The recipe is made in two stages. First, onion is simmered in oil until softened, then spices, bay leaf, tomato purée and red wine are added for it to saute until the liquid has reduced. Then it is cooled before mayonnaise and other ingredients are stirred in.


600 g cooked chicken

1 tbsp vegetable oil

1 small onion, finely chopped

1 bay leaf

1 red chilli, chopped

1 tbsp curry powder/ Durban masala or similar

1 tbsp tomato purée

50 ml dry red wine

2 Tbsp peach chutney

4 pieces of dried apricot, diced small

2 Tbsp golden sultanas

200 ml mayonnaise

Salt and pepper


Simmer chopped onion with the bay leaf in cooking oil until softened but not caramelised. Add the chilli, masala, tomato purée and red wine and simmer until much of the liquid has cooked away. 

Leave it to cool, then stir in the chutney, tiny pieces of dried apricot, sultanas, and mayonnaise, and season with salt and pepper to taste. Finally, add the chicken and fold in with a wooden spoon until everything is coated in the sauce. Serve with a simple green salad, and no garlic please. Let’s give the memory of Her Majesty that much. DM/TGIFood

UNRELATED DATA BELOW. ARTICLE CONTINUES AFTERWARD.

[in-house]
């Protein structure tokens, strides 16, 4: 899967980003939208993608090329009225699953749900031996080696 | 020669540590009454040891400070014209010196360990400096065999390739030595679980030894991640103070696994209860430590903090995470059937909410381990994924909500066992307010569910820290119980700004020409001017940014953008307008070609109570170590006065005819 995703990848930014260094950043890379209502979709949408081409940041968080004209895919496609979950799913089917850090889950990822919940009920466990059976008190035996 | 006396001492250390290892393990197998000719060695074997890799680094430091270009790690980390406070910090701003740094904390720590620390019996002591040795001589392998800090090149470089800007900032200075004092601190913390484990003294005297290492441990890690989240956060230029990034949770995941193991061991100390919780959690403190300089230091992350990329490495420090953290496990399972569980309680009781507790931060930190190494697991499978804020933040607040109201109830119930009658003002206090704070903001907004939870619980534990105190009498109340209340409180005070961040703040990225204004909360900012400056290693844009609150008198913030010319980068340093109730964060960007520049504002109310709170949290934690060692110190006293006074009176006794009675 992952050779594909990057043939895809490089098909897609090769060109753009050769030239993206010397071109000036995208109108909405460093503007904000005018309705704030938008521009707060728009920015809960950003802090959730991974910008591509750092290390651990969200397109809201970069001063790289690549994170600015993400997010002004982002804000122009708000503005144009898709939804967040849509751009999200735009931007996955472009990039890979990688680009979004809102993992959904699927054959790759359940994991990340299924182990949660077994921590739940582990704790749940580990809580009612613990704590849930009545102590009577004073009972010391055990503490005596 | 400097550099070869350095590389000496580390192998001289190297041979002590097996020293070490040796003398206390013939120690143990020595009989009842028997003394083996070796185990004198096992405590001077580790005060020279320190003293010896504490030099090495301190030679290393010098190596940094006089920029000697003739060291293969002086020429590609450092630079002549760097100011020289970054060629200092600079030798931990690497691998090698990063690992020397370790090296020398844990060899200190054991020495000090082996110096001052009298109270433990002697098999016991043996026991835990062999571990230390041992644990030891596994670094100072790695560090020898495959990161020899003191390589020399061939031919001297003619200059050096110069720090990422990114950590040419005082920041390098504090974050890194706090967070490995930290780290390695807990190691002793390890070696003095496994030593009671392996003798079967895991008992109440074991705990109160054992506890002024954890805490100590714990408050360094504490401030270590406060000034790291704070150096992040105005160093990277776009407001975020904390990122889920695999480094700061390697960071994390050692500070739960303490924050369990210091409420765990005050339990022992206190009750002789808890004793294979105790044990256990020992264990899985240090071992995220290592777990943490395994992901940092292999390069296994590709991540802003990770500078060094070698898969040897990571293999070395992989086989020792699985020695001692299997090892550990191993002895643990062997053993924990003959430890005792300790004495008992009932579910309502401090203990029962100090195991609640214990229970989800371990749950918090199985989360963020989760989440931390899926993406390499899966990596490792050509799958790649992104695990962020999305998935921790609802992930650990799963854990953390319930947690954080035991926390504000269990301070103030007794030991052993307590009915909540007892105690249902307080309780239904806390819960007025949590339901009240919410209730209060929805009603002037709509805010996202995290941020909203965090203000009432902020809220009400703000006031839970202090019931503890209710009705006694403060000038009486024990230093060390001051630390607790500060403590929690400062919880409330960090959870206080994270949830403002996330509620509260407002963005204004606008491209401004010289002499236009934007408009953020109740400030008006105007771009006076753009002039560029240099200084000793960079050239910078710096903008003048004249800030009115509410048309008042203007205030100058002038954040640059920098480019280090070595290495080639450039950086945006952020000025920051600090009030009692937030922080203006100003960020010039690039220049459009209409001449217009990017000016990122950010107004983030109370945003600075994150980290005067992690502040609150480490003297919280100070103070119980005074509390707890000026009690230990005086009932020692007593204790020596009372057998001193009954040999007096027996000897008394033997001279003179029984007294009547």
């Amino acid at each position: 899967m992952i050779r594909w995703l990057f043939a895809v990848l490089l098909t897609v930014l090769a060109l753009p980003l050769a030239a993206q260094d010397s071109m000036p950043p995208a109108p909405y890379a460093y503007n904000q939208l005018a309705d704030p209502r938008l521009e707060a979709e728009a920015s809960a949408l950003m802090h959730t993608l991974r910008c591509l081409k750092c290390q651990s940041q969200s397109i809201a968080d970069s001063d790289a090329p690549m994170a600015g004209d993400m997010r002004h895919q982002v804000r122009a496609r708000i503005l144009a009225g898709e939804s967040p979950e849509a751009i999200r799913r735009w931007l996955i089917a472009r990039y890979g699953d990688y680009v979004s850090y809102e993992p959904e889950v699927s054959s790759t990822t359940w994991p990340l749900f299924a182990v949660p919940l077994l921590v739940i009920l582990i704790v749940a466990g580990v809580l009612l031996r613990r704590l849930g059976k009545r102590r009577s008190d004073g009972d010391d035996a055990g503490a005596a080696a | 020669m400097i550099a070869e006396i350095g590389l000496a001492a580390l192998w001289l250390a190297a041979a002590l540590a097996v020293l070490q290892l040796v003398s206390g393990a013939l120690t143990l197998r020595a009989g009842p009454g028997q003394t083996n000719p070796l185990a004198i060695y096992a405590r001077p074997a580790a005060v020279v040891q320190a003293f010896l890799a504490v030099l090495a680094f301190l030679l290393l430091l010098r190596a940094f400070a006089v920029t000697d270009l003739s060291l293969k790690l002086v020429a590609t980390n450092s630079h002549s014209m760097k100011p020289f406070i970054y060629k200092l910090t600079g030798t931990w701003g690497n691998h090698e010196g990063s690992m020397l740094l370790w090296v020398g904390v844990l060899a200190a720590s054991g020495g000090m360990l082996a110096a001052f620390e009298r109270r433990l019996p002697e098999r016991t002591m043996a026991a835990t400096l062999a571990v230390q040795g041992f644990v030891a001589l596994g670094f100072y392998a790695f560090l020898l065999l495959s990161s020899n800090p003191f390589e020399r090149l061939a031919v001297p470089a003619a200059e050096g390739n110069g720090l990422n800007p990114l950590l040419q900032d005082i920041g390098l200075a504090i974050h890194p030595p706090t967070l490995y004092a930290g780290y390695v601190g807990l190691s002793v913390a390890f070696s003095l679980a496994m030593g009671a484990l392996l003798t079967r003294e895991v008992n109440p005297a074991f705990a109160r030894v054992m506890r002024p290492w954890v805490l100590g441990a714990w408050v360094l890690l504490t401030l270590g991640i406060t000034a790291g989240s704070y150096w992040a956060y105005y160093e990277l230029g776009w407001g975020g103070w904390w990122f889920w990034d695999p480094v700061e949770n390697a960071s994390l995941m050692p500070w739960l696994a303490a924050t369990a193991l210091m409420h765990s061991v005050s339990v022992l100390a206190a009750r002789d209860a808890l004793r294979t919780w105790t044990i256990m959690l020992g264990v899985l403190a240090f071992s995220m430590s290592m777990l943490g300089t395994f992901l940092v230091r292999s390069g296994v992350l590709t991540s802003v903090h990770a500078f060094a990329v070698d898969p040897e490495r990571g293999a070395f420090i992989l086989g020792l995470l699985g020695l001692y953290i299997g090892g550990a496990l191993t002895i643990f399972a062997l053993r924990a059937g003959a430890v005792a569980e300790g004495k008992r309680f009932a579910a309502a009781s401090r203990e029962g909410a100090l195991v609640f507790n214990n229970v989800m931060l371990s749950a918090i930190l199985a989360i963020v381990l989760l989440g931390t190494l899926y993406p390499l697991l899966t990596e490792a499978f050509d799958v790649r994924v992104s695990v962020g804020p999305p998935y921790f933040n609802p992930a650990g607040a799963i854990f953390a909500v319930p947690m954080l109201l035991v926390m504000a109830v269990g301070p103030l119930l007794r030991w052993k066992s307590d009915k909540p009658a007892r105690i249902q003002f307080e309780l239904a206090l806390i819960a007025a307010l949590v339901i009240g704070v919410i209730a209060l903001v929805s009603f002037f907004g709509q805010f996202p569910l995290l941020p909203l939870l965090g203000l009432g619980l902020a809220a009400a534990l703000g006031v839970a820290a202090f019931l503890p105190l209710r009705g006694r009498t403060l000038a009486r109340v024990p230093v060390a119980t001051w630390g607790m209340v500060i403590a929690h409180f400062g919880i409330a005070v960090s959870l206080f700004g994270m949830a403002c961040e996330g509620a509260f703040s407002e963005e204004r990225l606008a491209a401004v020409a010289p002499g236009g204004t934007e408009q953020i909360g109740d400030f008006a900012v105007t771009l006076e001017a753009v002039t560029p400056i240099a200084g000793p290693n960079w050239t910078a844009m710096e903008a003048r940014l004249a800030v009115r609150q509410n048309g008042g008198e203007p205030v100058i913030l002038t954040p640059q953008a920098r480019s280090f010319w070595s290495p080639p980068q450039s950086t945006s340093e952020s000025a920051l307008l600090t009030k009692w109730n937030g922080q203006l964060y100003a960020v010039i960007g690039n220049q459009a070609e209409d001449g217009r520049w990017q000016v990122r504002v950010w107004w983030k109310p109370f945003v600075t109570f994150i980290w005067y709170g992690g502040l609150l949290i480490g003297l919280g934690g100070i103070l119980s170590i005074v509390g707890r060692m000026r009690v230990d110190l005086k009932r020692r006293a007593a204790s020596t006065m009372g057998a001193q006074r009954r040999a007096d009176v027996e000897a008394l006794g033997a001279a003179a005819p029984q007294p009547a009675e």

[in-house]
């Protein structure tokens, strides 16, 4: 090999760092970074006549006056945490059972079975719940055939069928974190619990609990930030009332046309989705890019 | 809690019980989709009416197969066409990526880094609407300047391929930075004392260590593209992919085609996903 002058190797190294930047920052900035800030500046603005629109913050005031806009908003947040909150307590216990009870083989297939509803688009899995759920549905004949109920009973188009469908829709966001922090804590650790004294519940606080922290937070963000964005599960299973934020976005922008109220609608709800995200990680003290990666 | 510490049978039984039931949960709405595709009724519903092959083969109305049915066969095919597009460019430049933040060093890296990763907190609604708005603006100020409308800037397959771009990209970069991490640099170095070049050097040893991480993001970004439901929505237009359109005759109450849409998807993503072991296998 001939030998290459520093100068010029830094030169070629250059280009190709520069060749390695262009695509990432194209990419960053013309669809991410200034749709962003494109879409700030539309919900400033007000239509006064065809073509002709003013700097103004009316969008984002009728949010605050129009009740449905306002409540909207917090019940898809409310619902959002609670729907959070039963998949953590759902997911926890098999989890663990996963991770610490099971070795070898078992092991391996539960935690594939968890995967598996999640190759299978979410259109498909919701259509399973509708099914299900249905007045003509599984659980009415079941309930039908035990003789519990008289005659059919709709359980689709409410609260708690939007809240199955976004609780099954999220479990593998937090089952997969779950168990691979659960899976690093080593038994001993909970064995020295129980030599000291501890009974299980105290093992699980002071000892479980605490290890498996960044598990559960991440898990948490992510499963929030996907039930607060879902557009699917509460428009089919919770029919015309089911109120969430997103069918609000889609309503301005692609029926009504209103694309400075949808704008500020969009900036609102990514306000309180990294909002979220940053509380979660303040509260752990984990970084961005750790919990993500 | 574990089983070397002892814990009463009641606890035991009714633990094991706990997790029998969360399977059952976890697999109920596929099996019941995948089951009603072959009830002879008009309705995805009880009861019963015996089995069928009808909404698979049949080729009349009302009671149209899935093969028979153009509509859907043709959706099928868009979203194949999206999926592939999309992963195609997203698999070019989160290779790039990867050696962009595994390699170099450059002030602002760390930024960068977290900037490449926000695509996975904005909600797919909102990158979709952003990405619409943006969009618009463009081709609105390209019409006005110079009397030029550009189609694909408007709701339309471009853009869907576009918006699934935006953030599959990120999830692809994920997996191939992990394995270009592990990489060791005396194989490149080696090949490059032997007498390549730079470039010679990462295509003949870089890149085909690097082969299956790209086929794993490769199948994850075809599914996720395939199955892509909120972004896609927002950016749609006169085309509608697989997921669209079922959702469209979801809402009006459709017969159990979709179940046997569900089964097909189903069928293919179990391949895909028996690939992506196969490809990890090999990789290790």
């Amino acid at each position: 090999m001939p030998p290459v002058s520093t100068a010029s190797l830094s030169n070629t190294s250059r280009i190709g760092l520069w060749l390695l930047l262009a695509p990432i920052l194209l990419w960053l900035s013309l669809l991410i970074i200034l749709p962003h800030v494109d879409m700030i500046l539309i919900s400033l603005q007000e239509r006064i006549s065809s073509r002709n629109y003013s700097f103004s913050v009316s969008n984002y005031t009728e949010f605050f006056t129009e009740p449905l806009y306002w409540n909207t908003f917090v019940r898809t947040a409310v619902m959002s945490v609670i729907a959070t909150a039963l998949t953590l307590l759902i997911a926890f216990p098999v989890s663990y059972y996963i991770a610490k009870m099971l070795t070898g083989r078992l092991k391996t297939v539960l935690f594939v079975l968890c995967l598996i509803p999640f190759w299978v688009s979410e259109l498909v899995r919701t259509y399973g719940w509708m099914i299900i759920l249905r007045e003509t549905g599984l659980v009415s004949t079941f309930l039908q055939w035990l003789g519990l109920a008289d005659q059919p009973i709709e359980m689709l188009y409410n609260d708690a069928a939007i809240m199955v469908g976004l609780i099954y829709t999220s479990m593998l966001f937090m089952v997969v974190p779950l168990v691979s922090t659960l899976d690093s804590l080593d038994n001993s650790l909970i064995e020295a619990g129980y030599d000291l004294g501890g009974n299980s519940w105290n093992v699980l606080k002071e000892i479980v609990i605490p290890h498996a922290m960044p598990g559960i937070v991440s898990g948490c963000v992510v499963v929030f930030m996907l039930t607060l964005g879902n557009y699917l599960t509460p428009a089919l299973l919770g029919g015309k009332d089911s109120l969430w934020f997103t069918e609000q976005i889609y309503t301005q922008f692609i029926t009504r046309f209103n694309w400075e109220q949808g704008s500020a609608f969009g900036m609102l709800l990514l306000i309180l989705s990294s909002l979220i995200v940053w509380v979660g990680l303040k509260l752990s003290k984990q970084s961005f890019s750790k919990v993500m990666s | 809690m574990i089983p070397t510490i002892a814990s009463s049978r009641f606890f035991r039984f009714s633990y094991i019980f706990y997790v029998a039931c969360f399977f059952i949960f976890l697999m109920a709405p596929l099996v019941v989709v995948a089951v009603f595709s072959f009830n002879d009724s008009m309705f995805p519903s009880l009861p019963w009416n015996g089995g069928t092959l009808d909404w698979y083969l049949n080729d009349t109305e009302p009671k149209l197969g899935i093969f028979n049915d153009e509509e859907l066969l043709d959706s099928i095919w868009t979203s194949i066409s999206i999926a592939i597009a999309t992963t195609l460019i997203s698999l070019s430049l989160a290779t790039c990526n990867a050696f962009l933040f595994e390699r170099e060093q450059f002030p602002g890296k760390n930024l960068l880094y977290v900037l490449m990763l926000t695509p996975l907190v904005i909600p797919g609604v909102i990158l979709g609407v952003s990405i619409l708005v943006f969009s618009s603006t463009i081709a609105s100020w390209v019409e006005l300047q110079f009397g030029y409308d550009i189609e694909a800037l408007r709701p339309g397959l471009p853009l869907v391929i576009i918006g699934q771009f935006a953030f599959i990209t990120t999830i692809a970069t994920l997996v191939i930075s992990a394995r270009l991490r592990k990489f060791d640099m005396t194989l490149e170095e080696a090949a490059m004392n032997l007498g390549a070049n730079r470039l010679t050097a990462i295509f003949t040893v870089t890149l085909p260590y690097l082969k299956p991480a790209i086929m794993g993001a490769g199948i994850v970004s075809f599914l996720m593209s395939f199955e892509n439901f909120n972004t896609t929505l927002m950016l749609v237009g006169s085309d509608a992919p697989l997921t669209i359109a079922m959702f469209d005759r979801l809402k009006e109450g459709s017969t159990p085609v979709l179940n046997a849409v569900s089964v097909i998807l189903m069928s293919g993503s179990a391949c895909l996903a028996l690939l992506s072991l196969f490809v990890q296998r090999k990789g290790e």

Mervyn Gers Ceramics supplies dinnerware for the styling of some TGIFood shoots. For more information, click here.

To enquire about Tony Jackman’s book, foodSTUFF (Human & Rousseau) please email him at [email protected]